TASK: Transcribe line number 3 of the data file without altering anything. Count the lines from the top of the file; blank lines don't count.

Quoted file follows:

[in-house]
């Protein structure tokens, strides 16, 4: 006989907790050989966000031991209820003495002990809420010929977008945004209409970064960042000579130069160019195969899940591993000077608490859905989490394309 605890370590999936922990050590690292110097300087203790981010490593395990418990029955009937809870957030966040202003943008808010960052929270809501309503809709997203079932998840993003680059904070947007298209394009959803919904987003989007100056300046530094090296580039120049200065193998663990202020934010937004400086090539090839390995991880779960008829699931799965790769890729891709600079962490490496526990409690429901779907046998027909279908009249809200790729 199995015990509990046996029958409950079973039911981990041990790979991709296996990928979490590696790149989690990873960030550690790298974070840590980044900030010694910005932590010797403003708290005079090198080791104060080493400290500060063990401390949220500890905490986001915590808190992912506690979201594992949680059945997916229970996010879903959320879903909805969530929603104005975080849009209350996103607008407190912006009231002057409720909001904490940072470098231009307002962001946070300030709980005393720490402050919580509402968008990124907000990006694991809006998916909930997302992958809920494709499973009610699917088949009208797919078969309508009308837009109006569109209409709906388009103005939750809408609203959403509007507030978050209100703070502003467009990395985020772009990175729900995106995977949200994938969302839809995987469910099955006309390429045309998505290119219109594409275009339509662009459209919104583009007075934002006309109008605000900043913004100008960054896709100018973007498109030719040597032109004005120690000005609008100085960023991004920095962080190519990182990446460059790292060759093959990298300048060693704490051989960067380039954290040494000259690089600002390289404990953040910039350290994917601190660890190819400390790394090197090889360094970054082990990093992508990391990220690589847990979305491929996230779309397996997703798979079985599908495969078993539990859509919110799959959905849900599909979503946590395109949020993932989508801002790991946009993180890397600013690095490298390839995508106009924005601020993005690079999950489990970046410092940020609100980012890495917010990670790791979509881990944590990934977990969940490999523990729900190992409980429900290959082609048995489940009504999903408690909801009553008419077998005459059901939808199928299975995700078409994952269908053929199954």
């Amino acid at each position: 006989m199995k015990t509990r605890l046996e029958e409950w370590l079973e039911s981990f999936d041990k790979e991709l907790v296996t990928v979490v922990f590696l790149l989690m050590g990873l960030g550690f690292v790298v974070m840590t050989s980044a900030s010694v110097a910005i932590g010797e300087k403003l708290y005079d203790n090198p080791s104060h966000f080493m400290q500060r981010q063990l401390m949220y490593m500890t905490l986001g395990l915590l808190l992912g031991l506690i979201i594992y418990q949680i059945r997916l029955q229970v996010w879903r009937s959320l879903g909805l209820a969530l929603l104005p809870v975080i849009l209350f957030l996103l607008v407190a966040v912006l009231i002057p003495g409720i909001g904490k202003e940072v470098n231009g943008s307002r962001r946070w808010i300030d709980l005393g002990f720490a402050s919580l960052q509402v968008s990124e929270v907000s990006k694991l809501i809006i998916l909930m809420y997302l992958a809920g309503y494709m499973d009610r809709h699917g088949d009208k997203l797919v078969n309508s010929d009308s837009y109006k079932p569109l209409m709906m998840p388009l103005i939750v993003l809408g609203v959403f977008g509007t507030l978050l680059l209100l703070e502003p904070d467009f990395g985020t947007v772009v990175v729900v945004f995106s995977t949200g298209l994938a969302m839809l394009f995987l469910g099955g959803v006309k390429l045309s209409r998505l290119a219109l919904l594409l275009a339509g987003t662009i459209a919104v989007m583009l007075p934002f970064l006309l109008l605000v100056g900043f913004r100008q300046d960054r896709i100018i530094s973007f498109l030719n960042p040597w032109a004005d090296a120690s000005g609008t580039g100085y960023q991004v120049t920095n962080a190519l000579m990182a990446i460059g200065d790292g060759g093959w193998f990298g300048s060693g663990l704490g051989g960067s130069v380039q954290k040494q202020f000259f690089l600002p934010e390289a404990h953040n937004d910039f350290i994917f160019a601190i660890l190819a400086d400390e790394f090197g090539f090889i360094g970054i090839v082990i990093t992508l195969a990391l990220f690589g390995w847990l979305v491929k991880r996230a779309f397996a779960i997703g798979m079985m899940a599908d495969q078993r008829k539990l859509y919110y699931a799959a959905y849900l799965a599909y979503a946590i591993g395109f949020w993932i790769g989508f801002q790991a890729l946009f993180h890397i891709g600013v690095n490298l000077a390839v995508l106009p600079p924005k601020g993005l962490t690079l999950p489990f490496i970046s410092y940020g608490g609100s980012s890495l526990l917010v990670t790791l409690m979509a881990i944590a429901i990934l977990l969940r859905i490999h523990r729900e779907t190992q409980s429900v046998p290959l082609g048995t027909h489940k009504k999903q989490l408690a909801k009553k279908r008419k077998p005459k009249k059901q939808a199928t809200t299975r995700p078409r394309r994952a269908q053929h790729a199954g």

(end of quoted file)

């Amino acid at each position: 006989m199995k015990t509990r605890l046996e029958e409950w370590l079973e039911s981990f999936d041990k790979e991709l907790v296996t990928v979490v922990f590696l790149l989690m050590g990873l960030g550690f690292v790298v974070m840590t050989s980044a900030s010694v110097a910005i932590g010797e300087k403003l708290y005079d203790n090198p080791s104060h966000f080493m400290q500060r981010q063990l401390m949220y490593m500890t905490l986001g395990l915590l808190l992912g031991l506690i979201i594992y418990q949680i059945r997916l029955q229970v996010w879903r009937s959320l879903g909805l209820a969530l929603l104005p809870v975080i849009l209350f957030l996103l607008v407190a966040v912006l009231i002057p003495g409720i909001g904490k202003e940072v470098n231009g943008s307002r962001r946070w808010i300030d709980l005393g002990f720490a402050s919580l960052q509402v968008s990124e929270v907000s990006k694991l809501i809006i998916l909930m809420y997302l992958a809920g309503y494709m499973d009610r809709h699917g088949d009208k997203l797919v078969n309508s010929d009308s837009y109006k079932p569109l209409m709906m998840p388009l103005i939750v993003l809408g609203v959403f977008g509007t507030l978050l680059l209100l703070e502003p904070d467009f990395g985020t947007v772009v990175v729900v945004f995106s995977t949200g298209l994938a969302m839809l394009f995987l469910g099955g959803v006309k390429l045309s209409r998505l290119a219109l919904l594409l275009a339509g987003t662009i459209a919104v989007m583009l007075p934002f970064l006309l109008l605000v100056g900043f913004r100008q300046d960054r896709i100018i530094s973007f498109l030719n960042p040597w032109a004005d090296a120690s000005g609008t580039g100085y960023q991004v120049t920095n962080a190519l000579m990182a990446i460059g200065d790292g060759g093959w193998f990298g300048s060693g663990l704490g051989g960067s130069v380039q954290k040494q202020f000259f690089l600002p934010e390289a404990h953040n937004d910039f350290i994917f160019a601190i660890l190819a400086d400390e790394f090197g090539f090889i360094g970054i090839v082990i990093t992508l195969a990391l990220f690589g390995w847990l979305v491929k991880r996230a779309f397996a779960i997703g798979m079985m899940a599908d495969q078993r008829k539990l859509y919110y699931a799959a959905y849900l799965a599909y979503a946590i591993g395109f949020w993932i790769g989508f801002q790991a890729l946009f993180h890397i891709g600013v690095n490298l000077a390839v995508l106009p600079p924005k601020g993005l962490t690079l999950p489990f490496i970046s410092y940020g608490g609100s980012s890495l526990l917010v990670t790791l409690m979509a881990i944590a429901i990934l977990l969940r859905i490999h523990r729900e779907t190992q409980s429900v046998p290959l082609g048995t027909h489940k009504k999903q989490l408690a909801k009553k279908r008419k077998p005459k009249k059901q939808a199928t809200t299975r995700p078409r394309r994952a269908q053929h790729a199954g």